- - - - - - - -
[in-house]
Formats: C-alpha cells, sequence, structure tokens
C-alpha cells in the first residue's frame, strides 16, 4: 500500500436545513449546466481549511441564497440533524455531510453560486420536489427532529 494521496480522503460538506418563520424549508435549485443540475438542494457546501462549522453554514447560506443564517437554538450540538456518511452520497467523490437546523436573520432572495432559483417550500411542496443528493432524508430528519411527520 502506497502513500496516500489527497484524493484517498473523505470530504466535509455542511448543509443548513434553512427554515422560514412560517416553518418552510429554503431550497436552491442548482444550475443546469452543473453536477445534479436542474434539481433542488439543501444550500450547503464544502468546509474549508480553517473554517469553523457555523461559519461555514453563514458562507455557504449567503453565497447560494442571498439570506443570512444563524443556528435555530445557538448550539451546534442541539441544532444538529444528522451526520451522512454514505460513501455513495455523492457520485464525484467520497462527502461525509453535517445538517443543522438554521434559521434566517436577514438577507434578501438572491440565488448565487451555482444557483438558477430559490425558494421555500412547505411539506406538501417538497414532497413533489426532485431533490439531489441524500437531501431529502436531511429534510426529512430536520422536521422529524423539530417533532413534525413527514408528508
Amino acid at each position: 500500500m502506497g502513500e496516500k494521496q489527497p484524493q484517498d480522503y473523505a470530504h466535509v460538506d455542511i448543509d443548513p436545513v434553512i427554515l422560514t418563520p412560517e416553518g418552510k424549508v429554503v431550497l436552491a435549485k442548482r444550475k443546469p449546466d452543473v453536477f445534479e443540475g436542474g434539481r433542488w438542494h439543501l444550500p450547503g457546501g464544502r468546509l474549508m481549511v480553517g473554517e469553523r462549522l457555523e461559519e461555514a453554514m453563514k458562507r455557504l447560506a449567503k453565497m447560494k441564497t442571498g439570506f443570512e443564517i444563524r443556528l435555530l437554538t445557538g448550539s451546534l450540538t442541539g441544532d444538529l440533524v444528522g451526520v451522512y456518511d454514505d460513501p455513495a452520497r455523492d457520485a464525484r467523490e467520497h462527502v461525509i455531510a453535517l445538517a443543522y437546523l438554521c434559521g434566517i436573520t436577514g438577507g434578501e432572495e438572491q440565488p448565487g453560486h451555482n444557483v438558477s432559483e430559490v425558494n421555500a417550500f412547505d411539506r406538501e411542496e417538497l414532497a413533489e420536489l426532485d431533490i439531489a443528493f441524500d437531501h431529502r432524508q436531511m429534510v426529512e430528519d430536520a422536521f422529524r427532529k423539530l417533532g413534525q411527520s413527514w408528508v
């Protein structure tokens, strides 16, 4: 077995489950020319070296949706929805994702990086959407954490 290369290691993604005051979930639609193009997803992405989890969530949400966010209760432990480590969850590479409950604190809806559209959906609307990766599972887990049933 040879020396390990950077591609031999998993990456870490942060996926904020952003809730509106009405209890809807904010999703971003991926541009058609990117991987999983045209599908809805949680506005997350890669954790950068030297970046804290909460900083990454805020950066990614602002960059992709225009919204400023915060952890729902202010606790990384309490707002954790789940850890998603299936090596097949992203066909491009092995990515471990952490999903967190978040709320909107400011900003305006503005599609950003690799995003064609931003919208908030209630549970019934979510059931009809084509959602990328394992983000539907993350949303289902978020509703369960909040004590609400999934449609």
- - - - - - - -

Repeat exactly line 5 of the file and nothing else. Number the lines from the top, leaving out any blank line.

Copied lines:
């Protein structure tokens, strides 16, 4: 077995489950020319070296949706929805994702990086959407954490 290369290691993604005051979930639609193009997803992405989890969530949400966010209760432990480590969850590479409950604190809806559209959906609307990766599972887990049933 040879020396390990950077591609031999998993990456870490942060996926904020952003809730509106009405209890809807904010999703971003991926541009058609990117991987999983045209599908809805949680506005997350890669954790950068030297970046804290909460900083990454805020950066990614602002960059992709225009919204400023915060952890729902202010606790990384309490707002954790789940850890998603299936090596097949992203066909491009092995990515471990952490999903967190978040709320909107400011900003305006503005599609950003690799995003064609931003919208908030209630549970019934979510059931009809084509959602990328394992983000539907993350949303289902978020509703369960909040004590609400999934449609």